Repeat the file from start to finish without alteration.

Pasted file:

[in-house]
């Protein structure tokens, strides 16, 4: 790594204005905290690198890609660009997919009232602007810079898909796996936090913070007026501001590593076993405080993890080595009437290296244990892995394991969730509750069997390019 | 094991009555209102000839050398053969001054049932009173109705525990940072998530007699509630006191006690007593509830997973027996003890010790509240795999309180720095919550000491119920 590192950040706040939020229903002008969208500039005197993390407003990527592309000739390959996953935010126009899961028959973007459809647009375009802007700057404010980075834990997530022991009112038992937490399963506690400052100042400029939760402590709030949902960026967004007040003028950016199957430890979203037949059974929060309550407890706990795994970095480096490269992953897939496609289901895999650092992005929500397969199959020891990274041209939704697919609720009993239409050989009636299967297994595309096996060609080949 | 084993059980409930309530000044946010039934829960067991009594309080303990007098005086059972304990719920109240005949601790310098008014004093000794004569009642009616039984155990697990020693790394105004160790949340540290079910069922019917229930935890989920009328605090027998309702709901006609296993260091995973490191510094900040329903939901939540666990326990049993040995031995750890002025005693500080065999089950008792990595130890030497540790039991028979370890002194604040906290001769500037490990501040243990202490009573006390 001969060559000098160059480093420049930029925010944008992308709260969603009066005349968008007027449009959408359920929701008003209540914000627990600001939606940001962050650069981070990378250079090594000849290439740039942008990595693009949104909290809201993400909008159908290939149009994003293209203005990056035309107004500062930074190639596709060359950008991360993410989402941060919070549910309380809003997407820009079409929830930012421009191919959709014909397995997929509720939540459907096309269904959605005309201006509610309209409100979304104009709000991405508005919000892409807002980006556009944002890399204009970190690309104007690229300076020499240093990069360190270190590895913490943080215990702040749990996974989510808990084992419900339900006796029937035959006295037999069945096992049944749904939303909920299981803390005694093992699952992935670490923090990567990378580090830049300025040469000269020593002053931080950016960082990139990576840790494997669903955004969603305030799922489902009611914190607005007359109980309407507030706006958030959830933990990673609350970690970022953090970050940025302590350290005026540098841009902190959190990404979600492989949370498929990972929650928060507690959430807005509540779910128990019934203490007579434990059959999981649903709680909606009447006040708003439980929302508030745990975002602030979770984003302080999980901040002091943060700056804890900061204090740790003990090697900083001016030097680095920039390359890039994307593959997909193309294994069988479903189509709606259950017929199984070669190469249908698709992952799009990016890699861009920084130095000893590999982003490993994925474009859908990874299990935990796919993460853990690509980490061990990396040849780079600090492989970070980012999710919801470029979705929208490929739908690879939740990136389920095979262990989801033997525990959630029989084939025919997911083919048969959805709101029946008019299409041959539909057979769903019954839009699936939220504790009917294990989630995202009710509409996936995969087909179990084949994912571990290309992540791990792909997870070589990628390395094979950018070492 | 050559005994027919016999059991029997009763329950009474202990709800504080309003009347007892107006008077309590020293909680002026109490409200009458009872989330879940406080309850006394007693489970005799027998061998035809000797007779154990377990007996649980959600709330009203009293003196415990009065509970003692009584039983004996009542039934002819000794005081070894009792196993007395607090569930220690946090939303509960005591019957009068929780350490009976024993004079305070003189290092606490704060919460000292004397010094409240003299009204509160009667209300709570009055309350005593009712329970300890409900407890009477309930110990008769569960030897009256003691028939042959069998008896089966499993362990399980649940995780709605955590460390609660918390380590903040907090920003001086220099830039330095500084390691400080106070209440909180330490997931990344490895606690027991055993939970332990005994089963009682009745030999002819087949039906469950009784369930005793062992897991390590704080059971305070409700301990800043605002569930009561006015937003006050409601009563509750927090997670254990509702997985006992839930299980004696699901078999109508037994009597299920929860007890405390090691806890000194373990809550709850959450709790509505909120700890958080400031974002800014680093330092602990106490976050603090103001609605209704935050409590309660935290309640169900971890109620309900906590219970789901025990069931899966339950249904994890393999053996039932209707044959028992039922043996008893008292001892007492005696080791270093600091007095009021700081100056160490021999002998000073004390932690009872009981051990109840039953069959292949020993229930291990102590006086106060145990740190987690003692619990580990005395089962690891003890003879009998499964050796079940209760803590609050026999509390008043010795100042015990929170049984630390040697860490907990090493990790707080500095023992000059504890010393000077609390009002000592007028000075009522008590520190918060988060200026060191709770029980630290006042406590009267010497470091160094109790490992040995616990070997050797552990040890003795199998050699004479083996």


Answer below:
[in-house]
């Protein structure tokens, strides 16, 4: 790594204005905290690198890609660009997919009232602007810079898909796996936090913070007026501001590593076993405080993890080595009437290296244990892995394991969730509750069997390019 | 094991009555209102000839050398053969001054049932009173109705525990940072998530007699509630006191006690007593509830997973027996003890010790509240795999309180720095919550000491119920 590192950040706040939020229903002008969208500039005197993390407003990527592309000739390959996953935010126009899961028959973007459809647009375009802007700057404010980075834990997530022991009112038992937490399963506690400052100042400029939760402590709030949902960026967004007040003028950016199957430890979203037949059974929060309550407890706990795994970095480096490269992953897939496609289901895999650092992005929500397969199959020891990274041209939704697919609720009993239409050989009636299967297994595309096996060609080949 | 084993059980409930309530000044946010039934829960067991009594309080303990007098005086059972304990719920109240005949601790310098008014004093000794004569009642009616039984155990697990020693790394105004160790949340540290079910069922019917229930935890989920009328605090027998309702709901006609296993260091995973490191510094900040329903939901939540666990326990049993040995031995750890002025005693500080065999089950008792990595130890030497540790039991028979370890002194604040906290001769500037490990501040243990202490009573006390 001969060559000098160059480093420049930029925010944008992308709260969603009066005349968008007027449009959408359920929701008003209540914000627990600001939606940001962050650069981070990378250079090594000849290439740039942008990595693009949104909290809201993400909008159908290939149009994003293209203005990056035309107004500062930074190639596709060359950008991360993410989402941060919070549910309380809003997407820009079409929830930012421009191919959709014909397995997929509720939540459907096309269904959605005309201006509610309209409100979304104009709000991405508005919000892409807002980006556009944002890399204009970190690309104007690229300076020499240093990069360190270190590895913490943080215990702040749990996974989510808990084992419900339900006796029937035959006295037999069945096992049944749904939303909920299981803390005694093992699952992935670490923090990567990378580090830049300025040469000269020593002053931080950016960082990139990576840790494997669903955004969603305030799922489902009611914190607005007359109980309407507030706006958030959830933990990673609350970690970022953090970050940025302590350290005026540098841009902190959190990404979600492989949370498929990972929650928060507690959430807005509540779910128990019934203490007579434990059959999981649903709680909606009447006040708003439980929302508030745990975002602030979770984003302080999980901040002091943060700056804890900061204090740790003990090697900083001016030097680095920039390359890039994307593959997909193309294994069988479903189509709606259950017929199984070669190469249908698709992952799009990016890699861009920084130095000893590999982003490993994925474009859908990874299990935990796919993460853990690509980490061990990396040849780079600090492989970070980012999710919801470029979705929208490929739908690879939740990136389920095979262990989801033997525990959630029989084939025919997911083919048969959805709101029946008019299409041959539909057979769903019954839009699936939220504790009917294990989630995202009710509409996936995969087909179990084949994912571990290309992540791990792909997870070589990628390395094979950018070492 | 050559005994027919016999059991029997009763329950009474202990709800504080309003009347007892107006008077309590020293909680002026109490409200009458009872989330879940406080309850006394007693489970005799027998061998035809000797007779154990377990007996649980959600709330009203009293003196415990009065509970003692009584039983004996009542039934002819000794005081070894009792196993007395607090569930220690946090939303509960005591019957009068929780350490009976024993004079305070003189290092606490704060919460000292004397010094409240003299009204509160009667209300709570009055309350005593009712329970300890409900407890009477309930110990008769569960030897009256003691028939042959069998008896089966499993362990399980649940995780709605955590460390609660918390380590903040907090920003001086220099830039330095500084390691400080106070209440909180330490997931990344490895606690027991055993939970332990005994089963009682009745030999002819087949039906469950009784369930005793062992897991390590704080059971305070409700301990800043605002569930009561006015937003006050409601009563509750927090997670254990509702997985006992839930299980004696699901078999109508037994009597299920929860007890405390090691806890000194373990809550709850959450709790509505909120700890958080400031974002800014680093330092602990106490976050603090103001609605209704935050409590309660935290309640169900971890109620309900906590219970789901025990069931899966339950249904994890393999053996039932209707044959028992039922043996008893008292001892007492005696080791270093600091007095009021700081100056160490021999002998000073004390932690009872009981051990109840039953069959292949020993229930291990102590006086106060145990740190987690003692619990580990005395089962690891003890003879009998499964050796079940209760803590609050026999509390008043010795100042015990929170049984630390040697860490907990090493990790707080500095023992000059504890010393000077609390009002000592007028000075009522008590520190918060988060200026060191709770029980630290006042406590009267010497470091160094109790490992040995616990070997050797552990040890003795199998050699004479083996």